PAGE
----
When one thinks of the global order, America comes to mind as the pre-eminent power whether that be in military, diplomatic, economic, or cultural realms. There is an awareness that old colonial actors play some role, but it is one that has been eclipsed from the other side of the Atlantic since at least the Second World War. Yet, there are other agents who represent the West’s role in building this order, despite the Anglo-centric reality defined previously by Great Britain, and now by the US. In recent months as America withdraws from the world stage, and Britain withdraws from the European one, these powers have stepped up in an attempt to fill the vacuum left behind. Countries such as France, under the dynamic leadership of its new president Emmanuel Macron, have found themselves the remaining guardians of a international system and world order right as it faces a growing plethora of challenges from climate change to new kinds of hybrid warfare; challenges which require stability and cooperation to address.
Despite a reputation in the Anglophone world for shying away from assertive foreign policies, France has always played a role internationally, especially in its former colonial sphere. In recent years France was among those leading the call for Western military intervention in Libya, but also engaged in endeavours of its own. In 2012-13, Mali was facing collapse as rebels backed by an Al-Qaeda affiliate ceased control over half of the country. It was the French military that stepped in to intervene with air-strikes and ground troops to re-stabilize the country. Left with sizable military networks in Western Africa due to its troubled colonial history in the region, France has worked with governments across Sub-Saharan Africa to address terrorist threats, and maintain order when civil war occurs or appears likely. In the past 15 years, France has intervened militarily for these purposes in both Cote D’Ivoire and the Central African Republic, in addition to Mali. Such engagement is not limited to military operations, with France exerting soft power through the Organisation internationale de la Francophonie, an organization with 84 member states that “organises political activities and actions of multilateral cooperation that benefit French-speaking populations” while promoting “the French language, peace and sustainable development.”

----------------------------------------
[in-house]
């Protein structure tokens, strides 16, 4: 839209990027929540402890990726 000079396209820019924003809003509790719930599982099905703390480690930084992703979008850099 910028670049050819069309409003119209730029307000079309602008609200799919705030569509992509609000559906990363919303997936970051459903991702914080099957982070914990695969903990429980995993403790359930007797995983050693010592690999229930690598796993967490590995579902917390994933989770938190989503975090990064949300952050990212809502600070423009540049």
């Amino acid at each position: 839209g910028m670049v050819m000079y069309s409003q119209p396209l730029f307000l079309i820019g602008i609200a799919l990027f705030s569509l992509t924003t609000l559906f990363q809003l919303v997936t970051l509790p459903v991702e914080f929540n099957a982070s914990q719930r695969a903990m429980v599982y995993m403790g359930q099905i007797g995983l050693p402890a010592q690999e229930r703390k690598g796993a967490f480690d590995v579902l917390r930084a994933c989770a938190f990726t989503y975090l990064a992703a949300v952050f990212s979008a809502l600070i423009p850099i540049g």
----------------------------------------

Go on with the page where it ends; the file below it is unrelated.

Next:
It is this foundation that has left France in a natural position to fill the void left in the international system as the U.S. Department of State hemorrhages career employees, key ambassador positions remain unfilled, and U.S. diplomats receive contradicting orders from the White House and the Secretary of State. This absence and erratic behaviour has perhaps been most felt in the Middle East, a region that America has primarily dominated since the 1956 Suez Canal Crisis, a region where in recent months there has been an increase in potentially destabilizing unilateral actions. The most recent incident occurred in Lebanon, wherein Prime Minister Saad Al-Hariri, whose family has links to Saudi Arabia, was summoned to the country. He was then allegedly prevented from leaving the Saudi capital Riyadh, and announced his resignation in a video address many likened to a “hostage situation.” This crisis threatened to destabilize Lebanon, as Gulf States warned their citizens to leave and the American administration remained conspicuously silent. However, despite this lack of American leadership, the West did not remain uninvolved. French President Emmanuel Macron made a spontaneous trip to Riyadh, where he had a face to face meeting with the Saudi Crown Prince to talk about “ensuring the preservation of stability in the region.” Soon afterwards, and on Macron’s invitation, Hariri left Lebanon, travelling to Paris to meet French government officials and Macron himself. Not long after that Hariri returned to Lebanon, where he announced that he would not be resigning after all.